Genitourinary and Splenic Hemorrhage: We’re Important Organs Too!

  • Stefan W. LeichtleEmail author
  • Kenji Inaba


Trauma to the genitourinary tract can affect the kidneys, ureters, bladder, and urethra. Of those, the kidneys are the most commonly injured organs with potential for significant blood loss. Considering this book’s focus on hemorrhage control, this chapter will therefore only discuss the management of kidney lacerations. In contrast to other solid organs, nonoperative management of high-grade renal lacerations is frequently successful and generally preferred. Isolated renal injuries causing hemodynamic instability are exceedingly rare, and a high index of suspicion should be maintained for the presence of associated injuries, particularly in blunt abdominal trauma. More often, kidney injuries are identified on abdominal computed tomography scan and can be managed nonoperatively with close monitoring and serial hemoglobin measurements. Intraoperatively, high-grade renal lacerations can present as zone II retroperitoneal hematoma and should only be explored in select circumstances.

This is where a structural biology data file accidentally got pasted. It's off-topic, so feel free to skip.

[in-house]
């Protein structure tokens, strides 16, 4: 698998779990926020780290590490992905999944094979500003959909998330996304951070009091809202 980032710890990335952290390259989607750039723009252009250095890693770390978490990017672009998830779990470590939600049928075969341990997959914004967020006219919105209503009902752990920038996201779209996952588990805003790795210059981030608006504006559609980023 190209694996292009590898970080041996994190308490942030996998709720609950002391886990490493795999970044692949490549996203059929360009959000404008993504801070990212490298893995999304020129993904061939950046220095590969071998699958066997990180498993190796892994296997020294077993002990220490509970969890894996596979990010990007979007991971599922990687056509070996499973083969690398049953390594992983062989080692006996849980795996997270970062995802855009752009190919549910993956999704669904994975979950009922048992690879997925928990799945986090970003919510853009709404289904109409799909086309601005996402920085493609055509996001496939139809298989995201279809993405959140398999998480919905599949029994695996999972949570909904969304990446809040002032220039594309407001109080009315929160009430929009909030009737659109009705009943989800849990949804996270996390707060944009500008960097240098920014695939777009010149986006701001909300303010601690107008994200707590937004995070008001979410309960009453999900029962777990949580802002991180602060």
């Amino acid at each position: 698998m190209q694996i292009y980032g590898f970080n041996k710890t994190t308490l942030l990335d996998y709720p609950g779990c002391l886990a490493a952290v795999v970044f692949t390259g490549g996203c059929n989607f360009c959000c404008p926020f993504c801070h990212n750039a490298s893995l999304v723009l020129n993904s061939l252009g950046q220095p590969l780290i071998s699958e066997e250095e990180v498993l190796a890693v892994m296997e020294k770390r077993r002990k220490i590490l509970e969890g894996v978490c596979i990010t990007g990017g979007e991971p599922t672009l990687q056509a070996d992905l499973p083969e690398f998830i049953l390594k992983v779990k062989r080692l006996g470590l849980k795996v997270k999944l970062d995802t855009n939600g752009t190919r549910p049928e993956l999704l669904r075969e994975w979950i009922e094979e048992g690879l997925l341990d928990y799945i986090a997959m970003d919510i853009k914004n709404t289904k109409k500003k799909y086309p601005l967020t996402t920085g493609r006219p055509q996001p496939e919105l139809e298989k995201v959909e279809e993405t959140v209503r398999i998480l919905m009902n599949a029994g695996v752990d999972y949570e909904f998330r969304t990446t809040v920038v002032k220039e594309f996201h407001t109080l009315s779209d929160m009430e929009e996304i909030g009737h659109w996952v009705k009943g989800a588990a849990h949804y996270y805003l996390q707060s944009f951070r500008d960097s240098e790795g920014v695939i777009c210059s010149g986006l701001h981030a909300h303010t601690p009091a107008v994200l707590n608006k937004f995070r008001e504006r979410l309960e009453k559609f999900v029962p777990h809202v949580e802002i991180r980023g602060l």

The spleen is the most commonly injured organ in blunt trauma. Splenic injuries can be managed nonoperatively, with and without angiographic embolization, and operatively including splenorrhaphy, partial splenectomy, and splenectomy. Nonoperative management is more likely to be successful in isolated splenic injuries of low to moderate grade, while hemodynamic instability, peritonitis, and associated intracranial hemorrhage are absolute indications for splenectomy. In nonoperatively managed high-grade splenic injuries, follow-up should include repeat imaging to rule out the formation of pseudoaneurysms. After splenectomy the increased risk for infections in general, as well as the highly lethal postsplenectomy sepsis, requires attention.


Genitourinary trauma Renal laceration Splenic laceration Nonoperative management Operative exposure 


  1. 1.
    Morey AF, Brandes S, Dugi DD, Armstrong JH, Breyer BN, Broghammer JA, Erickson BA, Holzbeierlein J, Hudak SJ, Pruitt JH, Reston JT, Santucci RA, Smith TG, Wessells H, American Urological A. Urotrauma: AUA guideline. J Urol. 2014;192(2):327–35. doi: 10.1016/j.juro.2014.05.004.CrossRefPubMedPubMedCentralGoogle Scholar
  2. 2.